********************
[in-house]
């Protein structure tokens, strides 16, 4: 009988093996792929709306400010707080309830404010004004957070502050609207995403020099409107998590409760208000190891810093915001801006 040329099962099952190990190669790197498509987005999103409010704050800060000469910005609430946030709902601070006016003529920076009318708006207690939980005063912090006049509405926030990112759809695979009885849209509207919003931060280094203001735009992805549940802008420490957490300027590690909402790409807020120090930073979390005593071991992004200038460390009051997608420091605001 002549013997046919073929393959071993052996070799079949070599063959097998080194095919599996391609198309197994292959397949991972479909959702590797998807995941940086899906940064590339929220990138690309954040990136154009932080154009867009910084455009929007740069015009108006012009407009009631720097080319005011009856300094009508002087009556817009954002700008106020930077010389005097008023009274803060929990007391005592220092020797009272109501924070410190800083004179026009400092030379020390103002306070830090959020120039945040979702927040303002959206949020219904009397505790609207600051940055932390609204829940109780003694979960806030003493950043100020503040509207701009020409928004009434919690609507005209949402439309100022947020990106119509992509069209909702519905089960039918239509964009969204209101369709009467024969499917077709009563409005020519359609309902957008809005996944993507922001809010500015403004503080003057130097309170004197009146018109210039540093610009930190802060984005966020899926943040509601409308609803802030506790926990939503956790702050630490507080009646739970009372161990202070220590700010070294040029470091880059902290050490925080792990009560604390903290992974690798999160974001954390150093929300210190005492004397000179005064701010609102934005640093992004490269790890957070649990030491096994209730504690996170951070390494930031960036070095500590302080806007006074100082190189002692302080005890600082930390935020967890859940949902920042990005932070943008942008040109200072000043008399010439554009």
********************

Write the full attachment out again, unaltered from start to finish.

[in-house]
């Protein structure tokens, strides 16, 4: 009988093996792929709306400010707080309830404010004004957070502050609207995403020099409107998590409760208000190891810093915001801006 040329099962099952190990190669790197498509987005999103409010704050800060000469910005609430946030709902601070006016003529920076009318708006207690939980005063912090006049509405926030990112759809695979009885849209509207919003931060280094203001735009992805549940802008420490957490300027590690909402790409807020120090930073979390005593071991992004200038460390009051997608420091605001 002549013997046919073929393959071993052996070799079949070599063959097998080194095919599996391609198309197994292959397949991972479909959702590797998807995941940086899906940064590339929220990138690309954040990136154009932080154009867009910084455009929007740069015009108006012009407009009631720097080319005011009856300094009508002087009556817009954002700008106020930077010389005097008023009274803060929990007391005592220092020797009272109501924070410190800083004179026009400092030379020390103002306070830090959020120039945040979702927040303002959206949020219904009397505790609207600051940055932390609204829940109780003694979960806030003493950043100020503040509207701009020409928004009434919690609507005209949402439309100022947020990106119509992509069209909702519905089960039918239509964009969204209101369709009467024969499917077709009563409005020519359609309902957008809005996944993507922001809010500015403004503080003057130097309170004197009146018109210039540093610009930190802060984005966020899926943040509601409308609803802030506790926990939503956790702050630490507080009646739970009372161990202070220590700010070294040029470091880059902290050490925080792990009560604390903290992974690798999160974001954390150093929300210190005492004397000179005064701010609102934005640093992004490269790890957070649990030491096994209730504690996170951070390494930031960036070095500590302080806007006074100082190189002692302080005890600082930390935020967890859940949902920042990005932070943008942008040109200072000043008399010439554009």